Fighting crime with dummy display packaging

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How far should retailers go to deter theft and protect their products?

British consumer cooperative, Co-op, has announced recently that it is extending its trial of anti-theft ‘dummy display packaging’ for targeted products on its shelves, to deter rising levels of crime driven by ‘prolific and persistent offenders and local organised criminal gangs,’ it says.

The empty, dummy packaging will be used across higher value products on its shelves frequently targeted by criminals for re-sale. These high-value products include: coffee; washing powder and laundry gel. How it works is that shoppers simply take the dummy display case to the till, where it can be exchanged for the real product.

Co-op says it has previously used the anti-theft packaging in a limited number of stores, and expects it to ‘continue to become a more familiar feature in retailing.’

Last month, Co-op revealed it had seen record levels of crime, shoplifting and anti-social behaviour, with almost 1,000 incidents each day in the six months to June 2023; a 35 per cent year-on-year increase. Industry reports* show that almost two-thirds (63 per cent) of crime is driven by repeat and prolific offenders, with drug or alcohol addictions and, local organised criminal gangs, among the main drivers of offending.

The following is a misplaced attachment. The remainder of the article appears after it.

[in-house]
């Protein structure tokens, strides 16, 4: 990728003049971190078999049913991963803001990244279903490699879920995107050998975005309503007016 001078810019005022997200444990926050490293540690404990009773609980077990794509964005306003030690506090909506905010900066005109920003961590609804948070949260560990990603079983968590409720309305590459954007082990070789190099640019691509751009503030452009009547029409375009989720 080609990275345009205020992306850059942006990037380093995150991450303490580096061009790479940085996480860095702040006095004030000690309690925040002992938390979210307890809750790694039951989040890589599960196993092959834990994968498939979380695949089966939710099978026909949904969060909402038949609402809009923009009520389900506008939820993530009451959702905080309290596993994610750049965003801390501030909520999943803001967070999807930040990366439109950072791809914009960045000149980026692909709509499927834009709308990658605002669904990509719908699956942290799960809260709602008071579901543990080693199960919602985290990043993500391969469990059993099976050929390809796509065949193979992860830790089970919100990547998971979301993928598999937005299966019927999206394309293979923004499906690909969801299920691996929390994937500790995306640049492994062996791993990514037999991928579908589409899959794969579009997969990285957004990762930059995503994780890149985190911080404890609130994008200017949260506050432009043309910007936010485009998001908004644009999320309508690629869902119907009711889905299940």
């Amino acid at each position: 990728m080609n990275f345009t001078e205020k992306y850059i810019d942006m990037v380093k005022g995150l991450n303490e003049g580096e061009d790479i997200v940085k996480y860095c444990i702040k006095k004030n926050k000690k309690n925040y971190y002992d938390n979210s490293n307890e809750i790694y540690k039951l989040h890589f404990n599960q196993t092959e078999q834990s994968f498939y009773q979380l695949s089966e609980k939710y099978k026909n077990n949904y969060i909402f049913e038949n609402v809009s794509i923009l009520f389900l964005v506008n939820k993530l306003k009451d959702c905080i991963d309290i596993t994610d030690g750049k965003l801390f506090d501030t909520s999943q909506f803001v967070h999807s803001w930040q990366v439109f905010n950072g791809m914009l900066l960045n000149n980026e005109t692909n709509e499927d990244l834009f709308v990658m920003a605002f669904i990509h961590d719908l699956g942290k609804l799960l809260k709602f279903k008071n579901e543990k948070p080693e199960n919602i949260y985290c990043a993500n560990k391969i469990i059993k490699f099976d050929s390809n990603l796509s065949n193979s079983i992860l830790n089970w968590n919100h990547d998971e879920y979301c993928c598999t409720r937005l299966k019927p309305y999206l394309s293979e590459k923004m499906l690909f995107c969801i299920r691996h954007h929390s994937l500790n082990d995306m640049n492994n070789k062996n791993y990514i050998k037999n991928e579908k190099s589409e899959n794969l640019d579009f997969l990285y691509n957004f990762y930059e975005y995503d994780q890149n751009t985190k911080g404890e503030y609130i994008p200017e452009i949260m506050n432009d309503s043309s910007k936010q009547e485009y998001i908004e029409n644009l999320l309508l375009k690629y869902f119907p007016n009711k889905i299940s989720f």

Co-op warned that this level of out-of-control crime is ‘unsustainable’ and could even see some communities become a no-go area for local stores, with many police forces not prioritising retail crime. A freedom of information (FOI) request revealed on average, 71 per cent of serious retail crime is not responded to by police, and Co-op is calling on all police forces and crime commissioners to target prolific offenders and local organised criminal gangs to reverse the existing environment where they operate without fear of being caught or charged.

Kate Graham, director of operations at Co-op, said: “Crime in many communities is increasing, and it is known that repeat and prolific offenders and, local organised criminal gangs are driving serious incidents of brazen and violent theft in stores.

“It is an ongoing challenge for all retailers, and often a flashpoint for attacks and abuse towards our colleagues. Co-op continues to invest significantly in keeping colleagues and stores safe. This includes extending our use of dummy display cases to deter the incidents of ‘bulk-shoplifting’ or, ‘looting’, as it has been described, where criminals sweep products off shelves for re-sale.

“While we are doing all we can, we also need the police to play their part as too often, Forces fail to respond to desperate calls by our store teams and criminals operate in communities without any fear of consequences.”

Co-op has invested more than £200m in recent years, in colleague and community safety to counter criminal behaviour – per store, this equates to four times the average convenience sector spend on security and safety measures.

What is not stated in by the Co-op is how much the retailer will be spending to produce the dummy packaging.

Likewise, will this extra layer of time at the checkout deter customers from wanting to shop there at all? I don’t know how it will work with self-checkout, either.

It sounds as though Co-op is investing in as many preventative measures as it can, but whether time will tell if they are as successful as it hopes.

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